Have We Been Conditioned to Panic? 3 Myths About Pregnancy Over 35 Debunked


About a month after my 30th birthday, an elderly woman, who was admiring my 2-week-old daughter, asked my age and if I’d had any other children.

When I told her this baby was my first, she warned, “Do your best to take care of your little girl because you might not have another one.” I was appalled.

The story goes, “Your clock starts ticking at age 30, gets super loud when you’re 35, then just falls apart by the time you hit the big 4-0.” As such, it didn’t take long for me to start getting anxious for my friends who were dreaming of raising their own little village, but still hadn’t gotten around to baby #1 as yet.

Whether they are busy working to pay off student loans, taking care of siblings, or simply still waiting to meet Mr. Right, some sisters are trying to get some financial stability before taking on parenthood. Others are battling infertility, miscarriages, and ‘anti-fertility’ health challenges like fibroids, Polycystic Ovary Syndrome (PCOS), all the while the clock keeps ticking, or does it?

Let’s take a look at the top 3 myths about pregnancy for women over 35 years old.

You Have Fewer Eggs

You’ve probably heard that every baby girl comes into the world loaded with her own ‘egg bank’ – her two ovaries stocked with 1-2 million egg cells. Then by the time she hits puberty, some of those eggs are released monthly through ovulation, while many others die their naturally programmed death like other cells in the body. This being the case, by the time the average woman is in her 30’s (and past her fertile peak), her reserve of eggs has been significantly depleted to about 12%.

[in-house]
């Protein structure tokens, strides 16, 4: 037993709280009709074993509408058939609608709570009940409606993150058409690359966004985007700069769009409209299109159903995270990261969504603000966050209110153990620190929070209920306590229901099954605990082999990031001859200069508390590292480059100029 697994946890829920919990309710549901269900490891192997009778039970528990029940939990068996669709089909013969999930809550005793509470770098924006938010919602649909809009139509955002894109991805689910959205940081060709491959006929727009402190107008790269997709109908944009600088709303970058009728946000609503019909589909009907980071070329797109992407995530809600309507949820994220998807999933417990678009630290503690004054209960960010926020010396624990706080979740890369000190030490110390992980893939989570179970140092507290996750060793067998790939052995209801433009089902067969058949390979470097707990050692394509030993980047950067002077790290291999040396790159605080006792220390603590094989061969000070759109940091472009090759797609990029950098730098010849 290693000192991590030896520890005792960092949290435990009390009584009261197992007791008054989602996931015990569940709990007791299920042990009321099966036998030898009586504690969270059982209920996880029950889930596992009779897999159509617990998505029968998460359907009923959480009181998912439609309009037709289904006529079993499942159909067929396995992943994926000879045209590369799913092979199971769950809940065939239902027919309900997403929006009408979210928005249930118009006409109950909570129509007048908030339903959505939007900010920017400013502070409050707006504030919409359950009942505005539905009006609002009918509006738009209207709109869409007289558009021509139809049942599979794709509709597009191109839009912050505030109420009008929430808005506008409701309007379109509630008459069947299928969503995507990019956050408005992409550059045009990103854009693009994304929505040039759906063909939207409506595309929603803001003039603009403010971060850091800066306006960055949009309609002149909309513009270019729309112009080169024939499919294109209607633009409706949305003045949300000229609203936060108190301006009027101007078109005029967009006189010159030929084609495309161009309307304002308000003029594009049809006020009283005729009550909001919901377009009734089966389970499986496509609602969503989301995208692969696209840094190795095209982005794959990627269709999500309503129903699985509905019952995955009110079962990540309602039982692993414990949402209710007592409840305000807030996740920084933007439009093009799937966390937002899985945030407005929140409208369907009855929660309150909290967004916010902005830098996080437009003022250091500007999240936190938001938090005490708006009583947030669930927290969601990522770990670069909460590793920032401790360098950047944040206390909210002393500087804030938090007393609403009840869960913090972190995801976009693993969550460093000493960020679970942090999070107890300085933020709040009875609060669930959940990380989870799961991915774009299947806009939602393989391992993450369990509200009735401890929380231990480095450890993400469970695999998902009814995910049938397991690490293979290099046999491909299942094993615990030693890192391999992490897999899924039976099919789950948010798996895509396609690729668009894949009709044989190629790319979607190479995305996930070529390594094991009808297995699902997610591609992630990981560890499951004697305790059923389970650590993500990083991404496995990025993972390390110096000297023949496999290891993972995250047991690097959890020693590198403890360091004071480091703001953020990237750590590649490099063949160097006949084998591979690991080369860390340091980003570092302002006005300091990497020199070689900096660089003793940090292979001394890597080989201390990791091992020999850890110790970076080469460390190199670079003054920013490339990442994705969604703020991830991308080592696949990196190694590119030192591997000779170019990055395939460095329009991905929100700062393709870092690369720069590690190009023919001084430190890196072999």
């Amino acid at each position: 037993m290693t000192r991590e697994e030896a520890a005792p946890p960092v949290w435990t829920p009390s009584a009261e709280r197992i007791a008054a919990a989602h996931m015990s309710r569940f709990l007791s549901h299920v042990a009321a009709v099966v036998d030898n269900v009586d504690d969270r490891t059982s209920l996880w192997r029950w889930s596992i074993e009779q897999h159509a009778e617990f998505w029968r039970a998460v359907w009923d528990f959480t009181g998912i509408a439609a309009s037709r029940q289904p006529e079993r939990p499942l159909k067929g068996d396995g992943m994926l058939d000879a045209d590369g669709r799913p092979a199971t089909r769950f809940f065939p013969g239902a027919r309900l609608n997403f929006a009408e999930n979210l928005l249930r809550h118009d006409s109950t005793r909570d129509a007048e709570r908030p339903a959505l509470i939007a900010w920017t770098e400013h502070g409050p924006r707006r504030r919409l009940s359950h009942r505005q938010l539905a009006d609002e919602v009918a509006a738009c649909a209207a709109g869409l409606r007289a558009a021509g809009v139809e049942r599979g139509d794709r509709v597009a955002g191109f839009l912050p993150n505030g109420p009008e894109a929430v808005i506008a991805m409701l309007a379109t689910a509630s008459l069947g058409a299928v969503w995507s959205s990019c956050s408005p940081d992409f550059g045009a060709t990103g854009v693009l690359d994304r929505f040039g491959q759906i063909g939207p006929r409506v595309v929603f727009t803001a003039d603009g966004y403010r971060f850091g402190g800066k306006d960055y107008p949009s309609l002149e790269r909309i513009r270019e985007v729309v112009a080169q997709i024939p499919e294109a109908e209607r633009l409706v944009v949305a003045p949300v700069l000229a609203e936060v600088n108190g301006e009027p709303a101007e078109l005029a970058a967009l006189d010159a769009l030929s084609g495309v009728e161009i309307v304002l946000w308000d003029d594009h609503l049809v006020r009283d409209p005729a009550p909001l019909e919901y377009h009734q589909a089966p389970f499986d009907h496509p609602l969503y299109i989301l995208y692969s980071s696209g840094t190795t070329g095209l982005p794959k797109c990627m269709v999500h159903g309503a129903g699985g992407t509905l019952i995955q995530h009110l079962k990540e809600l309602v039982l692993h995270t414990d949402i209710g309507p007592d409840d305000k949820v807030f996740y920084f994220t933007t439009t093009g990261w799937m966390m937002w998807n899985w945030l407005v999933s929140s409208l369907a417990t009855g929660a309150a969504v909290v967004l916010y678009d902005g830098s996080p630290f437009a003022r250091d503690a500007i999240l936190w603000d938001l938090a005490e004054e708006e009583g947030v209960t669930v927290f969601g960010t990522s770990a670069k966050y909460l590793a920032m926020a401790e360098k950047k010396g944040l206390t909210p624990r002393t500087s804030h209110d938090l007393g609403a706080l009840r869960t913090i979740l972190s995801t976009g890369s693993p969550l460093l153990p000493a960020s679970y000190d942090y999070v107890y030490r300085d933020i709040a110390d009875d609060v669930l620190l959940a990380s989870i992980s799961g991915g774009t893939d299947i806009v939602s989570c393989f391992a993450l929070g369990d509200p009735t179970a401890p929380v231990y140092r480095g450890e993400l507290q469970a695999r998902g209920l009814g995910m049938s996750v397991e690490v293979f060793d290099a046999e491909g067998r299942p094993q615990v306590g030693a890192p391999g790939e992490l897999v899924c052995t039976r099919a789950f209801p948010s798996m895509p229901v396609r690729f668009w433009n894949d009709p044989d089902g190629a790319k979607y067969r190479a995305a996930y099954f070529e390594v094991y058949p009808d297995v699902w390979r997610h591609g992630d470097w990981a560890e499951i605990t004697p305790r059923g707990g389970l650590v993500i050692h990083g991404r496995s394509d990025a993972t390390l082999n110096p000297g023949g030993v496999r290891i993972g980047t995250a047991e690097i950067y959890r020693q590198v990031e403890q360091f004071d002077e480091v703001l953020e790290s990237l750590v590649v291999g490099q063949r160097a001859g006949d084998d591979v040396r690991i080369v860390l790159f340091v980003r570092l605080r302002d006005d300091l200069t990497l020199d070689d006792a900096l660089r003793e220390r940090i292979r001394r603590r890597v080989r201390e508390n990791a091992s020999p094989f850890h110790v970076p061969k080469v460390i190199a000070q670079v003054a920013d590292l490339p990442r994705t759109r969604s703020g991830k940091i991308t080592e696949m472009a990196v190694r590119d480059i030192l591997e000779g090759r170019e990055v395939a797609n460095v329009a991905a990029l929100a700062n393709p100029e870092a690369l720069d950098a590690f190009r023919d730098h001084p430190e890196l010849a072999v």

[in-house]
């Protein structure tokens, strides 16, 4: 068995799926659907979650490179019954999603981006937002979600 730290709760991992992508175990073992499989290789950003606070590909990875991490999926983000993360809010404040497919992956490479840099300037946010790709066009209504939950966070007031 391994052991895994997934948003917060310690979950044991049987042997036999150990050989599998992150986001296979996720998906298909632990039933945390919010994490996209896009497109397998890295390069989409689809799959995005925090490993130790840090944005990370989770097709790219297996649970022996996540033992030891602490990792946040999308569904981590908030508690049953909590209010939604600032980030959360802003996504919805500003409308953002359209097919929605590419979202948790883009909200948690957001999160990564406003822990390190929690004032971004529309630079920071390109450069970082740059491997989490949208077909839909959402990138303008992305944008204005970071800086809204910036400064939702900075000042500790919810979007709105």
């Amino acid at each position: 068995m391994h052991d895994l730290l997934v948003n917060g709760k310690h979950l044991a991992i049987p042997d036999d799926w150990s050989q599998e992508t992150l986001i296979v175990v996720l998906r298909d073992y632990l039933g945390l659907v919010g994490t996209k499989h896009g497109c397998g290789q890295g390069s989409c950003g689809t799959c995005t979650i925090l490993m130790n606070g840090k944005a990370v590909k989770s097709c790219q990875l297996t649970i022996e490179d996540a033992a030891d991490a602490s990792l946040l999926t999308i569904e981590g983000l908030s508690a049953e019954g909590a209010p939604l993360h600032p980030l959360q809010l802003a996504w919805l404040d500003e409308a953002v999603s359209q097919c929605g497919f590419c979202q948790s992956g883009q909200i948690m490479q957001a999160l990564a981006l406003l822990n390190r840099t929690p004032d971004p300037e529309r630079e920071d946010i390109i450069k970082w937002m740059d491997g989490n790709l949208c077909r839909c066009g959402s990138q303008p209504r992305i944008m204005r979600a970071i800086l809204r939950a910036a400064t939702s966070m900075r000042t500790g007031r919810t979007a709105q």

Truth: The concern about a low egg reserve is relevant to women who have already been diagnosed with fertility problems and are considering using In-Vitro Fertilisation to conceive. That’s because the procedure needs multiple eggs to be extracted for fertilisation. This ‘low egg reserve’ argument is a non-issue for women who are trying to conceive naturally. The thing is, if you’re only left with 12% of your eggs at age 30, that works out to more than 100, 000 eggs. You only need ONE egg to make a baby.

You Have Lower Quality Eggs

While a woman’s womb can be kept fit and fabulous, her eggs don’t have the same kind of longevity and resilience. Some of her eggs will die naturally as time passes, and the remaining eggs just get old! This results in miscarriages and babies born with Down syndrome or other chromosomal abnormalities.

Truth: It is true that ‘older eggs’ don’t perform as well. The chances of the chromosomes dividing improperly, and the body in turn rejecting the embryo are higher in mature mothers. However, this experience is not exclusive to women in their 30s, and miscarriages are more common than we think for fertile women of all ages. While chromosomal abnormalities are more likely with older women, most children born with Down syndrome are born to women under age 35.

You Will Have a High-Risk Pregnancy

An older body is less tolerant of the demands of pregnancy, and so it is standard procedure for medical professionals to inform mature expectant mothers of the risks they face like hypertension.